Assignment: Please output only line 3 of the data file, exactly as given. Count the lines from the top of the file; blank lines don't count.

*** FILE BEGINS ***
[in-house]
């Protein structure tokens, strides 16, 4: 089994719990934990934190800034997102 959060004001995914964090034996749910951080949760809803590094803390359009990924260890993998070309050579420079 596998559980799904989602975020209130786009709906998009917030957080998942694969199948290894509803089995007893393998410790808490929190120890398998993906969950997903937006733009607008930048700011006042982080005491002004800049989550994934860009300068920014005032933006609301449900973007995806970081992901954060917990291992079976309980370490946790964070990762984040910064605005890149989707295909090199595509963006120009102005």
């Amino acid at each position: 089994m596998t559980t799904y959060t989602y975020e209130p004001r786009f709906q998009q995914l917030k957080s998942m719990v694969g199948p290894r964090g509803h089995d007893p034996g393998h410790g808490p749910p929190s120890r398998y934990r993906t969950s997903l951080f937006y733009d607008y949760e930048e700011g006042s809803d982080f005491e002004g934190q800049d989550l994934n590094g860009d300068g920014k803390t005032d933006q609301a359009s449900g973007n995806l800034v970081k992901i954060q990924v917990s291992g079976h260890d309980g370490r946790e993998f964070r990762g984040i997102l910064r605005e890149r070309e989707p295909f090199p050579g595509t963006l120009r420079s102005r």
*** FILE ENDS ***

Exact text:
């Amino acid at each position: 089994m596998t559980t799904y959060t989602y975020e209130p004001r786009f709906q998009q995914l917030k957080s998942m719990v694969g199948p290894r964090g509803h089995d007893p034996g393998h410790g808490p749910p929190s120890r398998y934990r993906t969950s997903l951080f937006y733009d607008y949760e930048e700011g006042s809803d982080f005491e002004g934190q800049d989550l994934n590094g860009d300068g920014k803390t005032d933006q609301a359009s449900g973007n995806l800034v970081k992901i954060q990924v917990s291992g079976h260890d309980g370490r946790e993998f964070r990762g984040i997102l910064r605005e890149r070309e989707p295909f090199p050579g595509t963006l120009r420079s102005r």